“They themselves are extraordinarily generous in supporting that quality of life that we enjoy to the educational opportunities that are provided to young people throughout the state,” she said.
When private groups contribute to organizations, the donations are usually meant overall as a way to support the organization, not to dictate or approve of the organization's content.
Stavros said the Shakespeare Festival's development team is always making sure it is helping its donors understand what they are spending their money on.
“Even if someone might think that they have their strings attached, that’s part of the ongoing conversation to keep them connecting to the work and to art,” he said.
Spencer Eccles and his daughter Lisa Eccles stand in the new Eccles Theater in Salt Lake City on Tuesday, Oct. 11, 2016. Photo Credit: Kristin Murphy, Deseret News
Why the arts matter
If arts organizations can’t raise enough money themselves through ticket sales, like sports can, why do they deserve to have it given to them by the government and private foundations?
Those who support the arts have a few reasons, one of which is economic development.
The Shakespeare Festival, for example, brings upwards of $35 million to the state every year, according to a 2012 study by Neil Abercrombie and Kelly Matthews.
“Every ticket we sell, every show that someone comes down and sees, they’re also eating at restaurants and booking hotel rooms and shopping in our stores,” Stavros said. “The net economic benefit to the festival producing the way that it does and as long and as large as it does is a huge factor for the community and for the city. It’s an economic stimulus. There’s a return on investment.”
According to an analysis from the U.S. Bureau of Economic Analysis and the NEA, the arts and cultural sector represents 3.2 percent, or $504 billion, of the nation’s gross domestic product, a larger share of the economy than tourism.
A strong arts community also attracts people and businesses to the state.
“If you have a corporate executive who is relocating their family from New York to Salt Lake City, one of the things they’re going to be looking at is going to be: Is there a place where they can have their kids take theater class? Is there a place where they are going to be able to take their family for a celebration? Is there a place where they can serve on the board of a cultural organization?” Alder said. “That opportunity to interact with arts where they are … is incredibly important.”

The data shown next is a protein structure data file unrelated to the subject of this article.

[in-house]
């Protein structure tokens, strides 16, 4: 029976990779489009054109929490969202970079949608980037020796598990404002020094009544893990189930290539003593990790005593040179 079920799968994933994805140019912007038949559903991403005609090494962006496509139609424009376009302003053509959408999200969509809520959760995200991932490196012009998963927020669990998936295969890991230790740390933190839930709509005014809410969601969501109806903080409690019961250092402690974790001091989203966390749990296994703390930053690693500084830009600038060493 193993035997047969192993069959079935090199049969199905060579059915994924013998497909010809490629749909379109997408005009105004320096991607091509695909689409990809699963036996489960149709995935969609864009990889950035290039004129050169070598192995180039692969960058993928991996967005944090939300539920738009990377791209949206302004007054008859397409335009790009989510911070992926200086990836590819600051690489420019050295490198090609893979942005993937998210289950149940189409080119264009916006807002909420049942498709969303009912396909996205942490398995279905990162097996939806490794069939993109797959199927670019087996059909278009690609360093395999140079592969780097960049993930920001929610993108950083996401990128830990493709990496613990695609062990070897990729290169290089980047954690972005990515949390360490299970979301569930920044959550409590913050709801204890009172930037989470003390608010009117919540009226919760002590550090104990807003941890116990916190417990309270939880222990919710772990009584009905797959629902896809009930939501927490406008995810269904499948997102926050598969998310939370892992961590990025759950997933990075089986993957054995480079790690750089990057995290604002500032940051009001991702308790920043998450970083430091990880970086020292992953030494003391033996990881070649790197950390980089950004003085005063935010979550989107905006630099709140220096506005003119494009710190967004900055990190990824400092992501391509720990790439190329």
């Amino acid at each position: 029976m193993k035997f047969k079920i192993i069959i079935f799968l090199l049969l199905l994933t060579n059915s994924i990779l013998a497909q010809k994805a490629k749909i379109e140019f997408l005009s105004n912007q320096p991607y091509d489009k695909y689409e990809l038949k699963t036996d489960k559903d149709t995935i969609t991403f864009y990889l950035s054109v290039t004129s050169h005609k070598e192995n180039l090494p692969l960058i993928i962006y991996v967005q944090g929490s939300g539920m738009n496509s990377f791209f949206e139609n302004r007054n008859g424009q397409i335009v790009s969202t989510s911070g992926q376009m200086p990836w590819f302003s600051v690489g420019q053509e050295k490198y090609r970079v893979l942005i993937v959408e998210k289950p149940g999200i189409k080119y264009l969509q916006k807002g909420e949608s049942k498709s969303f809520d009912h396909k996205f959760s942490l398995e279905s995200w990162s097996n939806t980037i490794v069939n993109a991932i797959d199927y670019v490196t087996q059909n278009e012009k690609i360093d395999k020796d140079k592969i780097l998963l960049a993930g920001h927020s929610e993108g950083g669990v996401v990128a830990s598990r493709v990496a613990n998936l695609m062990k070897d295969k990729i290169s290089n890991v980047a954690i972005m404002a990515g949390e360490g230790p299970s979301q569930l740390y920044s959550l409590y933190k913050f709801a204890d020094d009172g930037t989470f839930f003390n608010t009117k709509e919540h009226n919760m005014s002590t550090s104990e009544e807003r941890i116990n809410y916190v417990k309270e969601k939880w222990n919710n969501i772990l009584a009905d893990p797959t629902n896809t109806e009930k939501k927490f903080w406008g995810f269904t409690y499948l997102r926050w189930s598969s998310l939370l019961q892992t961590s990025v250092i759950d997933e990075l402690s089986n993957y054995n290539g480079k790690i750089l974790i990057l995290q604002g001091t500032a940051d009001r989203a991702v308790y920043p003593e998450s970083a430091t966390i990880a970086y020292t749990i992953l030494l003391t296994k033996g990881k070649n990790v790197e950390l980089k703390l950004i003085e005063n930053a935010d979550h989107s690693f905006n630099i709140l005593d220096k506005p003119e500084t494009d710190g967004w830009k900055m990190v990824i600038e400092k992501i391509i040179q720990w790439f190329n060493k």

Moss agreed. “All these big high-tech companies coming to Utah, to Silicon Slopes, they wouldn’t be coming here if we didn’t have some of these amenities as cultural advantages,” she said.
According to Alder, Utah is one of about a dozen states in the nation that has a full professional symphony and one of the few Western states with a professional ballet.
“We like to think that we are a calling card for Utah, a cultural ambassador to the rest of the country and, indeed, even beyond the country,” Peterson said of the Utah Symphony and Utah Opera.
Small organizations like Epicenter in Green River might not be able to have a huge economic impact on the state as a whole, but the difference they make to their communities is proportionately significant.
“Let’s say (Epicenter) affects 60 percent of the residents in Green River,” Sykes said. “And then there’s a nonprofit up in Salt Lake City that only affects 5 percent of the entire community — that’s the difference … the impact you’re making on the entire or the majority of your community when you’re working in a rural place.”
Arent told a story of Maurice Abravanel, who conducted the Utah Symphony for 30 years and died in 1993. When the NEA was under attack decades ago, he testified in Washington and had 30 seconds to respond to the question of why the arts are necessary. He said, “For the same reason your farmers plant flowers.”
“Utah has always loved the arts since the pioneers,” Moss said. “Some people think that the arts are frivolous, but they’re a part of our culture and the fabric of our lives. We’d lose much of our history and our cultural background without them.”